On Tuesday, March 26, 2013 Former U.S. Ambassador to RMI Mrs. Martha Campbell was invited by Northwest Arkansas Community College to talk about the RMI Compact of Frees Association between the U.S. and the R.M.I Governments and other topics about the Marshall Islands. Her visit is one of many events sponsored by Northwest Arkansas Community College Marshallese Theme Semester program.
What is Compact of Free Association? It defines the relationship that each of three sovereign states the Federated States of Micronesia (FSM), the Republic of the Marshall Islands (RMI) and the Republic of Palau. It is very unique in many ways. Martha explained the history of the Compact of Free Association and what is the right of each nation under the Compact. According to Martha, “Marshallese citizens can live; study and work in the U.S. without obtain visas.” In return U.S. government has access to RMI land and water. The first Compact was from 1986 to 2001 but before it was suppose to come to an end. “RMI government was not financially ready” explained Martha. RMI government asked for 2nd Compact which was signed to law and accept by both nations on June 30, 2004. The Compact Amended or the Compact II will end on 2023. “It applies only to the financial assistance” stated Martha. Also in the Compact II the U.S. government gave them access to many U.S. domestic programs, including Federal Emergency Management Agency, National Weather Service, the United States Postal Service, the Federal Aviation Administration, the Federal Communications Commission, and U.S. representation to the International Frequency Registration Board of the International Telecommunications Union.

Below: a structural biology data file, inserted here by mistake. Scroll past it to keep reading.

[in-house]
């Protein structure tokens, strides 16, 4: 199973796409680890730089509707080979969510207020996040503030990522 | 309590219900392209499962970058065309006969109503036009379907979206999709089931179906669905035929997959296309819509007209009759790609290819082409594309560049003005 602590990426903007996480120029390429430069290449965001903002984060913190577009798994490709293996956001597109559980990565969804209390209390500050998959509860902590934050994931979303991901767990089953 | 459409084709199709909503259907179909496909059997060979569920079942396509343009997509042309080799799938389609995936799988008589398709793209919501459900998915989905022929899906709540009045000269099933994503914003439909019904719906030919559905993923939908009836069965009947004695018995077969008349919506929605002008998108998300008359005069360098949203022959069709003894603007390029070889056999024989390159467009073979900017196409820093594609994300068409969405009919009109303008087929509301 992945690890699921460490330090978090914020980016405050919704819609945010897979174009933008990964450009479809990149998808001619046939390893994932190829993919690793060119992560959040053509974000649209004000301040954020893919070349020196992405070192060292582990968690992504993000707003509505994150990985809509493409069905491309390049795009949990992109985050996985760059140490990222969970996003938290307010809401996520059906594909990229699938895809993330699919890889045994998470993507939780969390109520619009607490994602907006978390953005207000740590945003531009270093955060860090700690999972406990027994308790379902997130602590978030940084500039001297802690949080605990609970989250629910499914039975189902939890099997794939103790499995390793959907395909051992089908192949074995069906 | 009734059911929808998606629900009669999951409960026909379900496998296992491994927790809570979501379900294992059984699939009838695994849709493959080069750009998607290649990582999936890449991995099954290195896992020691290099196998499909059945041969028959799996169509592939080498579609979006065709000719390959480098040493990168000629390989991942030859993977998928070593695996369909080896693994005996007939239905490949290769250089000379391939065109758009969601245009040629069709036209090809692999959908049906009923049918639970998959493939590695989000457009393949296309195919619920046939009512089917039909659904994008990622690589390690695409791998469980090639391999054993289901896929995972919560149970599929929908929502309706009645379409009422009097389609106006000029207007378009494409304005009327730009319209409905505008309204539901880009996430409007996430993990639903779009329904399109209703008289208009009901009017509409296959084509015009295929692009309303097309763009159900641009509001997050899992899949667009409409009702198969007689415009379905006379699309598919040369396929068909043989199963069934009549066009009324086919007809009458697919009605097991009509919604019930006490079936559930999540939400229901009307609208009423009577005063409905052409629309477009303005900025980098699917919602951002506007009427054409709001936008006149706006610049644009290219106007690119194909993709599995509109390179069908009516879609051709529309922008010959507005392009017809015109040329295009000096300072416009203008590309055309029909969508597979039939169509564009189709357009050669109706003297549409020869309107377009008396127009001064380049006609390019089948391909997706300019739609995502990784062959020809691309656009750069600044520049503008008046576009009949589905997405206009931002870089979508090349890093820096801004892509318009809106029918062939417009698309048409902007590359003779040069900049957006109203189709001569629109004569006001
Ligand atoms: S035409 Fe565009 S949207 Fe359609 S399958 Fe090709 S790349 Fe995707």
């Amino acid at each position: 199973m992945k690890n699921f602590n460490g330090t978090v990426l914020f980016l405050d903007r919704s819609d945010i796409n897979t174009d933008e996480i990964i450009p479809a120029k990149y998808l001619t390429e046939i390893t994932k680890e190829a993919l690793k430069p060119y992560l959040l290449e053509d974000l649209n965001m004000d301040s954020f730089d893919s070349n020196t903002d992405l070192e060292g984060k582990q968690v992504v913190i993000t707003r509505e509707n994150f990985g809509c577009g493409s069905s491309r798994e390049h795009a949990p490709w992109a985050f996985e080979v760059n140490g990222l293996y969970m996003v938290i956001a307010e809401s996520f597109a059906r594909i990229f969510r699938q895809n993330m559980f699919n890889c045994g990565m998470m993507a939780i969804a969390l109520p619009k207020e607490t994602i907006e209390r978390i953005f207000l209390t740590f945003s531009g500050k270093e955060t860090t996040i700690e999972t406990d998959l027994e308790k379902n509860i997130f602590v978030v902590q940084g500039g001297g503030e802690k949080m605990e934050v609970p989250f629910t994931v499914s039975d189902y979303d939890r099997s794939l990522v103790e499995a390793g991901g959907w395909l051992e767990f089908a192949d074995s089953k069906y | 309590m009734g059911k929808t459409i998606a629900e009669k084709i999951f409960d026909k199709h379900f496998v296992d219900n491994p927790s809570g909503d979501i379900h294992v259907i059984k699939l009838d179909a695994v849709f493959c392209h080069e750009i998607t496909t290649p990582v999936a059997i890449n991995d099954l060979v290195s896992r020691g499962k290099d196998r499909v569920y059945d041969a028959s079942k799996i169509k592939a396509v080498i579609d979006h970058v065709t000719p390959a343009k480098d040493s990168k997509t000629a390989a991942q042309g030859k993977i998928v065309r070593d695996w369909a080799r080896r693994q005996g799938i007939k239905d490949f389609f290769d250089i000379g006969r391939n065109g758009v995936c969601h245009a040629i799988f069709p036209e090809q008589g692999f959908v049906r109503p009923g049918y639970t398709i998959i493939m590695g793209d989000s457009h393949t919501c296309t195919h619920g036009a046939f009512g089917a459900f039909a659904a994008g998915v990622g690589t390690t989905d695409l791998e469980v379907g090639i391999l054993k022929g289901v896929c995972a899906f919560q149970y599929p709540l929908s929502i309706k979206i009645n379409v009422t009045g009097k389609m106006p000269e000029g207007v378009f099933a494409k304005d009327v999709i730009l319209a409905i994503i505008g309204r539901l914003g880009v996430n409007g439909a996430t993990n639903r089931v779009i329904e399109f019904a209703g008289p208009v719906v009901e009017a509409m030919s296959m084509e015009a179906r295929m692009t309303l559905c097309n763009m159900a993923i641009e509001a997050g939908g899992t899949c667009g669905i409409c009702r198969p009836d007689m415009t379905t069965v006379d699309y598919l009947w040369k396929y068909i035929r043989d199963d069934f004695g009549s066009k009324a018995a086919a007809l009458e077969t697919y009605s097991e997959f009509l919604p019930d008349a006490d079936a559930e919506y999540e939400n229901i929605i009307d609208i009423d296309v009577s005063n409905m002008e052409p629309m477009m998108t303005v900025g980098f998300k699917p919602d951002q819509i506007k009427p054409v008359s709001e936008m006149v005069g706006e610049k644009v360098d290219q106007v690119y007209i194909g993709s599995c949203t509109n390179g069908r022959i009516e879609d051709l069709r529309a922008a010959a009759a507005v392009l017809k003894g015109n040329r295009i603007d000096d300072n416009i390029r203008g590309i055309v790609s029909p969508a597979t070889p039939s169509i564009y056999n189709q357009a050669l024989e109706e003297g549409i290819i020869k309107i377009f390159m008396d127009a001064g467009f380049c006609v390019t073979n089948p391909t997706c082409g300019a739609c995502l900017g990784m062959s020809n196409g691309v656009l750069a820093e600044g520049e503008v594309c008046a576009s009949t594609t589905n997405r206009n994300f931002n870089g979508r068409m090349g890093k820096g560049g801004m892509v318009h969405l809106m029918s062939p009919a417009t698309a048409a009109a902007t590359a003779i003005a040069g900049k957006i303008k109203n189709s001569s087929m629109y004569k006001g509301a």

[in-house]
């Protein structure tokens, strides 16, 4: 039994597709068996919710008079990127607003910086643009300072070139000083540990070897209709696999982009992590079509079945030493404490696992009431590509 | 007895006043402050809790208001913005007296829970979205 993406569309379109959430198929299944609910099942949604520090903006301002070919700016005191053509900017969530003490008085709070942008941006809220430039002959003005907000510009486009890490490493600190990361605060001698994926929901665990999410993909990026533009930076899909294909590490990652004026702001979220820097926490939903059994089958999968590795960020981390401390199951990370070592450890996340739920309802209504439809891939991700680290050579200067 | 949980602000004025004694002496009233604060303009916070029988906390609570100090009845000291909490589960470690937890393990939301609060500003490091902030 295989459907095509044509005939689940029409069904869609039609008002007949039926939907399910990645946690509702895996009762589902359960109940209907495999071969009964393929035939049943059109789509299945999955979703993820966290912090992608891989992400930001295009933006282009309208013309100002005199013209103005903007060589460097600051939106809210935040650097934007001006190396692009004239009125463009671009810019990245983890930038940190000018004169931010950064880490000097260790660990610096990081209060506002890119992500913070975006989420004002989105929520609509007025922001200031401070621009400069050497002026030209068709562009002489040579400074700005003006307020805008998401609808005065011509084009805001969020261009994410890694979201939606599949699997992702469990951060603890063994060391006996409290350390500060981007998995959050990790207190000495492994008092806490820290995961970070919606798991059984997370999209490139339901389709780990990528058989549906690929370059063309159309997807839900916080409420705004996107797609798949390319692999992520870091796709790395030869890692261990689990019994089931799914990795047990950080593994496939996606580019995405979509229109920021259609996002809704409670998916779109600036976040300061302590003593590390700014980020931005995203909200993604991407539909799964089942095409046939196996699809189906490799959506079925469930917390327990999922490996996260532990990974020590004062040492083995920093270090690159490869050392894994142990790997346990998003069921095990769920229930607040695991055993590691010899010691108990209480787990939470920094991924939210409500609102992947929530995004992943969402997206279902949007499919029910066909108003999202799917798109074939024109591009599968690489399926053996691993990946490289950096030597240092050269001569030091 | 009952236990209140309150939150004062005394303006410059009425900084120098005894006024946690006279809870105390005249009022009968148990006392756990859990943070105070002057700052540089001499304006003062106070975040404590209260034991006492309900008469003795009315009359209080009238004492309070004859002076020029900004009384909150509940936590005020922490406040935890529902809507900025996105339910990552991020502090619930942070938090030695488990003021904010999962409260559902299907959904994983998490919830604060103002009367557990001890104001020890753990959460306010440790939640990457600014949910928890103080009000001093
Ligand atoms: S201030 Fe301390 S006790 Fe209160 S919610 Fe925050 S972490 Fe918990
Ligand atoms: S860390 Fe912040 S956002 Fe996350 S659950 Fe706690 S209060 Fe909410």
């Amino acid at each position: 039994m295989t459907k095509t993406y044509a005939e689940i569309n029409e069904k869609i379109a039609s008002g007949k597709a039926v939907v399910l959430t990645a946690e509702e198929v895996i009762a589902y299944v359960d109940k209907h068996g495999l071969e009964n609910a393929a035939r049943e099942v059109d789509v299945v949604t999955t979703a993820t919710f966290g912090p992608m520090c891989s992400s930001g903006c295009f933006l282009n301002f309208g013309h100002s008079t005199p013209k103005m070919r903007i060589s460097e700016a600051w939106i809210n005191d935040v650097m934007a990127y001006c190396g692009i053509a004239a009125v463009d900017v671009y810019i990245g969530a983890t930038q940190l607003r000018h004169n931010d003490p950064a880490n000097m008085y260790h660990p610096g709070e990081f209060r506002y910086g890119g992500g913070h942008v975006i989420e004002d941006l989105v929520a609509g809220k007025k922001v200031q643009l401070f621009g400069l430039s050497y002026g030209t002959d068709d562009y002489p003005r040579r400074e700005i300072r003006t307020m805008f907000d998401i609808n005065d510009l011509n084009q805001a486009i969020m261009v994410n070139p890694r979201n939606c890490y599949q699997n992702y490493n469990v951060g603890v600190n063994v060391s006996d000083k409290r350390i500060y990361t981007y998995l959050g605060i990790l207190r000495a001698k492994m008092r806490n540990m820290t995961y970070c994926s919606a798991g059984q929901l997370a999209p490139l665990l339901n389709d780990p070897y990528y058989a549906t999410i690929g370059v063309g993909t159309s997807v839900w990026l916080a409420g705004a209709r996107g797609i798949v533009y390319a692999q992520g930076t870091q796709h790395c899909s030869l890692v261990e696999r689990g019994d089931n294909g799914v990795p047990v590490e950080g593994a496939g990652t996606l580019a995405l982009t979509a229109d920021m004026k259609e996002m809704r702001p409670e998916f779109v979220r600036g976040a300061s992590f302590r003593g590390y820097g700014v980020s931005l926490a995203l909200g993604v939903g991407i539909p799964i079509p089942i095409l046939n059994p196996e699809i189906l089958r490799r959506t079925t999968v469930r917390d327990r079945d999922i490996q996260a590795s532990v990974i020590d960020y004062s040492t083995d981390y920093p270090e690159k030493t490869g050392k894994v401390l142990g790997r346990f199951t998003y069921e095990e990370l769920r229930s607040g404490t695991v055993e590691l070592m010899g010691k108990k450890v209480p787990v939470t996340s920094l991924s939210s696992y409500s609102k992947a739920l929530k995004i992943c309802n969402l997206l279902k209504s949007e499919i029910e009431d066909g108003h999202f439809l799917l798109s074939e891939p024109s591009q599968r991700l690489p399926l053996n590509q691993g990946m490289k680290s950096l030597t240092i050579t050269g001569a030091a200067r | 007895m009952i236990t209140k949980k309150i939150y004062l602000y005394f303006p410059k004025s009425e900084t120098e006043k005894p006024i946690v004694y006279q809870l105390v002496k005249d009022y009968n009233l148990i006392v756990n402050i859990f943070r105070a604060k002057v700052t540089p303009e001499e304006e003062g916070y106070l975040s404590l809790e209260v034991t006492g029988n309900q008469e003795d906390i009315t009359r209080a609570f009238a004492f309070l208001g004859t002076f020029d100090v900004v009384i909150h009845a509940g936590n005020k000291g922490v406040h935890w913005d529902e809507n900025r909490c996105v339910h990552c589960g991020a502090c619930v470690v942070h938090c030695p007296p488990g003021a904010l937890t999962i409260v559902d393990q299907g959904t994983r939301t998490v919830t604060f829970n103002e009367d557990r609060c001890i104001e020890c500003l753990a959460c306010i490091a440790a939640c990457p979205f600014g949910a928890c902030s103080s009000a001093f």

Is there any financial assistance for Marshallese citizens living in the U.S.? According to Martha “There is an annual 30 million dollars that goes to Guam, Hawaii, Northern Islands and American Samoa to help pay for Micronesia health.” “Arkansas doesn't have any of them because during the time of the Compact II negotiation, the Marshallese population was not very high in Arkansas.” The Marshallese were eligible for Medicaid before The Personal Responsibility and Work Opportunity Reconciliation Act of 1996 was passed by the Congress.
In the state of Arkansas, Marshallese children with disabilities and Marshallese elders who have diabetes are not eligible for Medicaid and are not entitled to access to any Compact II funding. This brings us to the question: is it right for us to live, study, and work here, but only have limited access to health care? Marshallese pay taxes, but are not eligible for any federal health assistance in Arkansas.
- Albious Latior, Marshallese Family Outreach Coordinator
Staff of the Northwest Arkansas Community Parent Resource Center (including original content as well as curated links to various authors around the web.)